Dragon's blood is a resin, called a tear, that appears when the bark of a species of coton tree is cut. It is deep red in colour and is full of compounds that the Amazon peoples have used since time to heal many conditions. It is also a powerful tool in the cleansing of the spirit. At one time it was very precious and difficult to obtain, therefor guarded. Those who had some were careful to expose the fact to strangers, just in case the stranger realized the value of the resin. It is also used in incense and although it does not have much of a scent, it is attractive to have burning.
Now, what does that have to do with Mongolian bells? The bells were hung around the camel's necks traditionally, and were to announce the approach of the caravan. They were also to alert anyone in the desert to the presence of a caravan, because for days on end ,the caravan could travel without seeing anyone at all. There is some thought that the bells had a spiritual purpose, though that is not widely accepted. Not much is known about the Mongolian caravans really.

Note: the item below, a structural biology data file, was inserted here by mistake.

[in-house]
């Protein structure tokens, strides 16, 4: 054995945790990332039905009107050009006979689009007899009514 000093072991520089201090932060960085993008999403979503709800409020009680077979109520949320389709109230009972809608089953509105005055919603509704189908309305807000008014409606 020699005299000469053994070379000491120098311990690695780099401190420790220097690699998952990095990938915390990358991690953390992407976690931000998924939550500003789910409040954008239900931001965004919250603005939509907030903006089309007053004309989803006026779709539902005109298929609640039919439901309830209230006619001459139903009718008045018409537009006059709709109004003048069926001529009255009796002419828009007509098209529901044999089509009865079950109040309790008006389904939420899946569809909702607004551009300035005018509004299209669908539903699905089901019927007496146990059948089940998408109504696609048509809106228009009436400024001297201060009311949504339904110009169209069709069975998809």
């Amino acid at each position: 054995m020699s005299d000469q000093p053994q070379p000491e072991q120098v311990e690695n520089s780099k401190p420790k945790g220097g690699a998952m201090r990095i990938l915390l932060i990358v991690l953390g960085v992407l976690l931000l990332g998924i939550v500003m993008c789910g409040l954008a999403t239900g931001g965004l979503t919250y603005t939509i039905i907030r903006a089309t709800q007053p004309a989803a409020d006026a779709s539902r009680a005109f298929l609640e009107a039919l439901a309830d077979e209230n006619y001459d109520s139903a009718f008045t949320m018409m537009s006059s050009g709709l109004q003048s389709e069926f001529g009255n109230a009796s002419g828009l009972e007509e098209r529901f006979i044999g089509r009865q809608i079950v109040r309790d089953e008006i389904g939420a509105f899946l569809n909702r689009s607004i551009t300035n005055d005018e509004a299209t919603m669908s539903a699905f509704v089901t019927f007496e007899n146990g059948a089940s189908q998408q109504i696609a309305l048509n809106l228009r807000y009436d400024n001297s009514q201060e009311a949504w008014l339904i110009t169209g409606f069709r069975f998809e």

Dragon's blood is no longer a terribly expensive commodity, with the advent of world travel and trade. The coton tree that it comes from is rather remarkable, with a slim trunk and then an umbrella of intertwined branches with a canopy of leaves on the top. There are more than one variety of the coton tree and the resin can be collected from any of them. I bought some from an online source to use in soap actually, but have since discovered it does not dye the soap for long because it interacts with the lye and becomes neutral, losing the rich, deep red colour. So, I will burn it for incense instead.
The Mongolian bells are for the goats! Since I do not have a caravan of camels, the goats will have to wear them. The sound of the bells is soft, not at all harsh and it acts as a slight deterrent to predators, plus helps me find them when they are in the bush. They have not gone in the bush for a month or longer now and I am not quite sure why. Possibly it is because they have eaten all the leaves they like and are stuck with the grass now. The bells will be a pleasant sound. I have three different sizes, so even the little goats will get to wear one. I bought three big ones for the cows too, though I have no idea how I am going to get them on the cows. It is not like I can say, "Here cow" and they come running and stand still. I can pet Kylie and maybe Barclay, but Shona is still not going to let me come that close. But I have a bell for her.
So, the enticing title is not so exciting after all. I had you going for a bit though, didn't I?